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Negotiated Measurement Rules in Debt Contracts


  • This paper is based on my dissertation at University of Chicago. I am grateful to my committee members, Ray Ball (chair), Christian Leuz, Haresh Sapra, and Douglas Skinner, for their encouragement and guidance. I thank the editor, an anonymous referee, Joy Begley, Philip Berger, Feng Gao, Pingyang Gao, Yu Gao, Cristi Gleason (the discussant), Andrei Kovrijnykh, Pepa Kraft, Lakshmanan Shivakumar, Leonard Soffer, Amir Sufi, Irem Tuna, Zheng Wang, Regina Wittenberg-Moerman, Jerold Zimmerman, and participants of the 2010 FARS meeting and the accounting workshops at CEIBS, Chicago, CMU, Emory, Georgetown, Houston, LBS, NYU, Purdue, Rochester, SMU, Toronto, and UBC for helpful suggestions and comments. I am thankful to Greg Nini, David Smith, and Amir Sufi for providing the contract data. I acknowledge able research assistance by Xin Li. I thank the University of Chicago Booth School of Business and the London Business School RAMD Fund for financial support. All errors are my own.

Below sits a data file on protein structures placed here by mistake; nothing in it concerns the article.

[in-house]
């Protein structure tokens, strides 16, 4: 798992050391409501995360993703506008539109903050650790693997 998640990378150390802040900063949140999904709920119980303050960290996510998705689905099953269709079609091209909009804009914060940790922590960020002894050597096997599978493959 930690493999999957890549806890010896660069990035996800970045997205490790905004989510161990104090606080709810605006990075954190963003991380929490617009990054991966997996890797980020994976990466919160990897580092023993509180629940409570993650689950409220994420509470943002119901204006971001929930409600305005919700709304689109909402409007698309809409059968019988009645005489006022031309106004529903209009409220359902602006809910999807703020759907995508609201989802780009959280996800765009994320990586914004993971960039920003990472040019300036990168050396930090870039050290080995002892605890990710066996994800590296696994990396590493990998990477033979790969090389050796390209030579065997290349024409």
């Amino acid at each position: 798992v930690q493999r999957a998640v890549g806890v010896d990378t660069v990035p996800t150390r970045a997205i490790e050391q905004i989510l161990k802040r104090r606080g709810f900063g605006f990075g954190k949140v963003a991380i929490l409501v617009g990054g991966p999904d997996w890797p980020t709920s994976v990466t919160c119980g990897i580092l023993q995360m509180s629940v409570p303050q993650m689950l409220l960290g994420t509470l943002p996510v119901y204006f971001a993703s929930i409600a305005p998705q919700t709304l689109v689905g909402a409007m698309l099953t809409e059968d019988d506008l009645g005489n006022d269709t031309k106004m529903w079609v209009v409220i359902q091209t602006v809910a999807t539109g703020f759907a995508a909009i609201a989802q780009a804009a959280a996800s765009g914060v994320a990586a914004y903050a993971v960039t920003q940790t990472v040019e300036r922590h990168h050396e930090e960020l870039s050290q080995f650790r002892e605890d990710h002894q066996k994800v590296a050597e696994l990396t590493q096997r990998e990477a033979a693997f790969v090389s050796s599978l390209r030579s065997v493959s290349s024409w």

This paper investigates contractual definitions of net income and net worth and the cross-sectional variation in definitions of net income in a large sample of private debt contracts to shed light on the debt contracting demand for accounting numbers. The descriptive evidence indicates that removing transitory earnings is one principal concern in the measurement of earnings but not in the measurement of net worth. In the extreme, contracts are never written on comprehensive income as an earnings concept, whereas accumulated other comprehensive income is included in net worth in most contracts. In contrast, conservative adjustment, in the sense of including certain types of negative earnings but not the corresponding positive earnings, does not seem to be a primary consideration in measuring net income and net worth. Cross-sectionally, I find that net income is more likely to be defined differently from the GAAP when net income plays a more important role in a contract, when the loan maturity is longer, and when transitory earnings are less useful for debt contracting. Collectively, the evidence shows that debt contracting parties choose contracting variables in a manner consistent with efficient contracting, and that transitory earnings are relatively less useful in measuring firm performance for debt contracting.

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